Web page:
The Union of Concerned Scientists has released a report about the future of dangerously hot days, with a tool that allows users to type in their city and see how many times in the last century they experienced extremely hot days, along with how many of those days they can expect in the middle of this century, from 2036 to 2065, and in the late century, from 2070 to 2099, if current trends continued.

In New York City, for instance, on average there were only two days of 100+ degree temperatures per year between 1971 and 2000 — but the tool shows that by mid-century, if trends continue, there will be an average of 20 such days per year and by late century there will be 42.

Even more dramatically, in Houston, Texas, on average there were 10 days of 105+ degree temperatures per year up until the year 2000 — but by mid-century, the tool predicts that if trends continue there will be an average of 69 such days per year, and by late century there will be 108.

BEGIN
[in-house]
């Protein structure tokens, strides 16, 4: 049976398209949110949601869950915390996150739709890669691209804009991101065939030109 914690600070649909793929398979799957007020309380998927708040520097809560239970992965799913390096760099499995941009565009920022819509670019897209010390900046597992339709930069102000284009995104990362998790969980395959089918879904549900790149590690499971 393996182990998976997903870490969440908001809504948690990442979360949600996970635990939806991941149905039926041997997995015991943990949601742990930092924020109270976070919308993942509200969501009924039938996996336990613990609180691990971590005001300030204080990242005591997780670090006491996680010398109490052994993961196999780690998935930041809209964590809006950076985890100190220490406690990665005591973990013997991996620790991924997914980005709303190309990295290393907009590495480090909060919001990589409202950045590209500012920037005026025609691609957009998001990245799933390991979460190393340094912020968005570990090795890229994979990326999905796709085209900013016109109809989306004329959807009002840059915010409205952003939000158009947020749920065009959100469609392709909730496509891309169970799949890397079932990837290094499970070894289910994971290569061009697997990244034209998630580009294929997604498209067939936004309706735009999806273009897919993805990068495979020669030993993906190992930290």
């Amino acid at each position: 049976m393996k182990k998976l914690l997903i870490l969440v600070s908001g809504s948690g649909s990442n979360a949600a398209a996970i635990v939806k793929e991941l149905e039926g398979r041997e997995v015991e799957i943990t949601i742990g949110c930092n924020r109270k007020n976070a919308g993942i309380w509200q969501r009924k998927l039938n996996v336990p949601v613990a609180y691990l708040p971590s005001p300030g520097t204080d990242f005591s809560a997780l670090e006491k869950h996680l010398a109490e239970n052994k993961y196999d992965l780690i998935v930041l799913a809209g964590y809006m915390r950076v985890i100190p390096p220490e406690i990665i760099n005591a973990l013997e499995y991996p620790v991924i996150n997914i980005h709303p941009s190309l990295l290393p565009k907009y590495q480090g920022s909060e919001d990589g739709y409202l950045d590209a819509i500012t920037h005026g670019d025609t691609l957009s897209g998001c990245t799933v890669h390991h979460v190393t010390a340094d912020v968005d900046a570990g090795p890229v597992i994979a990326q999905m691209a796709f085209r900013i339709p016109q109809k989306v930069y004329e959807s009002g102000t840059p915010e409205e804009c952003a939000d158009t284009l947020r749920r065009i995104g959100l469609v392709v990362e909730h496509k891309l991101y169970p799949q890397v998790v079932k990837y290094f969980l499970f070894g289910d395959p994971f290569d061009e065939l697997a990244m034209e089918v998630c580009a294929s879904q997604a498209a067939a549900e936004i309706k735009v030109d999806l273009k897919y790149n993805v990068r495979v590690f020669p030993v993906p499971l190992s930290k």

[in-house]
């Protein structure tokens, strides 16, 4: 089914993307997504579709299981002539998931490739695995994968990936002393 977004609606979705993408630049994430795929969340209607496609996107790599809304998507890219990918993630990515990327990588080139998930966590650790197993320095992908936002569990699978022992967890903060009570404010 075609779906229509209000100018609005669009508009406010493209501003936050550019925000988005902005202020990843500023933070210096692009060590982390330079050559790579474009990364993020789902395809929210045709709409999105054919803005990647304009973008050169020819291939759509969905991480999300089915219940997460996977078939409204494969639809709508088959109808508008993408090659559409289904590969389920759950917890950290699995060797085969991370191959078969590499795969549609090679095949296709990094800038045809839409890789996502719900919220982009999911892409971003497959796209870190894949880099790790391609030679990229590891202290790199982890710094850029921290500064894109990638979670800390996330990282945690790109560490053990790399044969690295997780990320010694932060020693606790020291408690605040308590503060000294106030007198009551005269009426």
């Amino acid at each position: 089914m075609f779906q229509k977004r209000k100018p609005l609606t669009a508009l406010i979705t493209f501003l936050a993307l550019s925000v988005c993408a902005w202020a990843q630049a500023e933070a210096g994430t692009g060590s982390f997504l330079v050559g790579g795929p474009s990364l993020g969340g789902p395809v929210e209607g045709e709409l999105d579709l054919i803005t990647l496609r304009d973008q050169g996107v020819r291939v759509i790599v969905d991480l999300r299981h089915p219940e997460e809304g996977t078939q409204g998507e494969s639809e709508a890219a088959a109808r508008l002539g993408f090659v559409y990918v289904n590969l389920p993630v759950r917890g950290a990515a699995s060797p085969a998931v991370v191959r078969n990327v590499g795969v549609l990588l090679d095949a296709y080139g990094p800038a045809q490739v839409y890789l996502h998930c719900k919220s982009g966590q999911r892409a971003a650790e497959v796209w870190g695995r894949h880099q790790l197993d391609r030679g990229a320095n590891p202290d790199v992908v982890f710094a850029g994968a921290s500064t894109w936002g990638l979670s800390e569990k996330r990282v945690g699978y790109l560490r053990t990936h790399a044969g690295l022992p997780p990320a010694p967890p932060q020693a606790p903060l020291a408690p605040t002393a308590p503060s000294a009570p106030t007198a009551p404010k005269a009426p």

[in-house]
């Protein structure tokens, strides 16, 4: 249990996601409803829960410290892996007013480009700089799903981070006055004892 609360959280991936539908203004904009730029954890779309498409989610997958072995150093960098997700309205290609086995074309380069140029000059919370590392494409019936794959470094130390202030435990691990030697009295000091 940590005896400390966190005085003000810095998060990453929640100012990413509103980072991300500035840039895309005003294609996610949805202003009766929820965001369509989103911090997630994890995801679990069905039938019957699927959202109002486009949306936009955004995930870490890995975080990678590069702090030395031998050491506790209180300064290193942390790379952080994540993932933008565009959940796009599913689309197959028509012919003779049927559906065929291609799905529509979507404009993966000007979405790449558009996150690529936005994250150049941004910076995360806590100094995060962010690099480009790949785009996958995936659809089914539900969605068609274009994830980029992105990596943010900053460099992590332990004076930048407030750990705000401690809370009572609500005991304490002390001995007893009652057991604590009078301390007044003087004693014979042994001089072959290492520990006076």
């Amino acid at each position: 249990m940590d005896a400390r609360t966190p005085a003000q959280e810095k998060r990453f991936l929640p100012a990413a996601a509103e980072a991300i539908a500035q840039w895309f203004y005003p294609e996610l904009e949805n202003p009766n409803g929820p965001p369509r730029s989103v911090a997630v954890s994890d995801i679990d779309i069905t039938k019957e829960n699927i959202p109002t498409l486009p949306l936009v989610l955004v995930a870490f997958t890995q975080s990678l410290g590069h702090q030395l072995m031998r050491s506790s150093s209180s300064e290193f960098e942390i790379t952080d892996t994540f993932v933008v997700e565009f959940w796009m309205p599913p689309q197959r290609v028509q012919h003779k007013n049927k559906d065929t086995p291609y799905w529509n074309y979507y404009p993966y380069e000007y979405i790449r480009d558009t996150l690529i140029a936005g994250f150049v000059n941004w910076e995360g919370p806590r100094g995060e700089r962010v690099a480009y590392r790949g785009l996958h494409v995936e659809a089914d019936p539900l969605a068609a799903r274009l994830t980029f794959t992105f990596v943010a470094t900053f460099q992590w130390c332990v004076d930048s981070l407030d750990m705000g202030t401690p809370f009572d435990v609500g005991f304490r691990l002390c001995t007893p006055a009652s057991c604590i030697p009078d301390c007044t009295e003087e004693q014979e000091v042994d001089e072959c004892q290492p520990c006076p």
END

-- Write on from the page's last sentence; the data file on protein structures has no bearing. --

“The hot places are getting hotter and places that weren’t as hot are reaching thresholds that are dangerous for human health,” Ekwurzel said.

Copyright © 2019, ABC Radio. All rights reserved.

"Make a Little" one: Midland's Mark Wystrach and his fiancee are expecting

No Comments Country Music News

ABC/Image Group LA Midland’s Mark Wystrach will soon be a daddy. His fiancée, Ty Haney, announced the news Friday on Instagram.

“Baby on board or too many donuts?” she captioned a mirror selfie showing off her baby bump.

“Lil cowgirl on the way,” she added.

Mark and Ty got engaged in late May, after meeting on a blind date. They celebrated their one-year anniversary together back in April.

Today, Midland also released the new music video for “Put the Hurt on Me,” a new track from their Let It Roll album, which drops August 23.

Copyright © 2019, ABC Radio. All rights reserved.